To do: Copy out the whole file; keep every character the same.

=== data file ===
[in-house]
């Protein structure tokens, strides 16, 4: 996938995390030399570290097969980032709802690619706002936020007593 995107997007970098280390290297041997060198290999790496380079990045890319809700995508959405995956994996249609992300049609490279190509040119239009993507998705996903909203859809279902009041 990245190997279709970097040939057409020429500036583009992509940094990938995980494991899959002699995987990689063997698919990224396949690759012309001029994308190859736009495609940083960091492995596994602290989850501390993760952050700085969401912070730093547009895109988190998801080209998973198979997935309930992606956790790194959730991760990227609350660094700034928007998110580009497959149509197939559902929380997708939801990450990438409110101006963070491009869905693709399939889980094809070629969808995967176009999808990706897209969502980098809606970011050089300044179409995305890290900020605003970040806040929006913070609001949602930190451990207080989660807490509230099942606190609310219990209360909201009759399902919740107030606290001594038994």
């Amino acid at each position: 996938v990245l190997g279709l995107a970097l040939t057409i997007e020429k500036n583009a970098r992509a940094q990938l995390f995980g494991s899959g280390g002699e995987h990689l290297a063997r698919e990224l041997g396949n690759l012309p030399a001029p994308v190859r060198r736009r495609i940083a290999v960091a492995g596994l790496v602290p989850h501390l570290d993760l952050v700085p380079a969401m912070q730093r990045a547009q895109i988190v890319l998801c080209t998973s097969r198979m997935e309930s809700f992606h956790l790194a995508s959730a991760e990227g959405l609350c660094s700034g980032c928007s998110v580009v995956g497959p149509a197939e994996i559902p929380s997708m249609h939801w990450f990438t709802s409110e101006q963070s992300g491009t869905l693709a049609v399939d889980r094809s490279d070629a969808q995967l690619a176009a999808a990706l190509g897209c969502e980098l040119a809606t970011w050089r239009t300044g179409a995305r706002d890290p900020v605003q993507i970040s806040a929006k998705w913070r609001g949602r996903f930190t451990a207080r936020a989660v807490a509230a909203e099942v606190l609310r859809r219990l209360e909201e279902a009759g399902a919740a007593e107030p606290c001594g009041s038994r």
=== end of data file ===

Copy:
[in-house]
């Protein structure tokens, strides 16, 4: 996938995390030399570290097969980032709802690619706002936020007593 995107997007970098280390290297041997060198290999790496380079990045890319809700995508959405995956994996249609992300049609490279190509040119239009993507998705996903909203859809279902009041 990245190997279709970097040939057409020429500036583009992509940094990938995980494991899959002699995987990689063997698919990224396949690759012309001029994308190859736009495609940083960091492995596994602290989850501390993760952050700085969401912070730093547009895109988190998801080209998973198979997935309930992606956790790194959730991760990227609350660094700034928007998110580009497959149509197939559902929380997708939801990450990438409110101006963070491009869905693709399939889980094809070629969808995967176009999808990706897209969502980098809606970011050089300044179409995305890290900020605003970040806040929006913070609001949602930190451990207080989660807490509230099942606190609310219990209360909201009759399902919740107030606290001594038994």
């Amino acid at each position: 996938v990245l190997g279709l995107a970097l040939t057409i997007e020429k500036n583009a970098r992509a940094q990938l995390f995980g494991s899959g280390g002699e995987h990689l290297a063997r698919e990224l041997g396949n690759l012309p030399a001029p994308v190859r060198r736009r495609i940083a290999v960091a492995g596994l790496v602290p989850h501390l570290d993760l952050v700085p380079a969401m912070q730093r990045a547009q895109i988190v890319l998801c080209t998973s097969r198979m997935e309930s809700f992606h956790l790194a995508s959730a991760e990227g959405l609350c660094s700034g980032c928007s998110v580009v995956g497959p149509a197939e994996i559902p929380s997708m249609h939801w990450f990438t709802s409110e101006q963070s992300g491009t869905l693709a049609v399939d889980r094809s490279d070629a969808q995967l690619a176009a999808a990706l190509g897209c969502e980098l040119a809606t970011w050089r239009t300044g179409a995305r706002d890290p900020v605003q993507i970040s806040a929006k998705w913070r609001g949602r996903f930190t451990a207080r936020a989660v807490a509230a909203e099942v606190l609310r859809r219990l209360e909201e279902a009759g399902a919740a007593e107030p606290c001594g009041s038994r």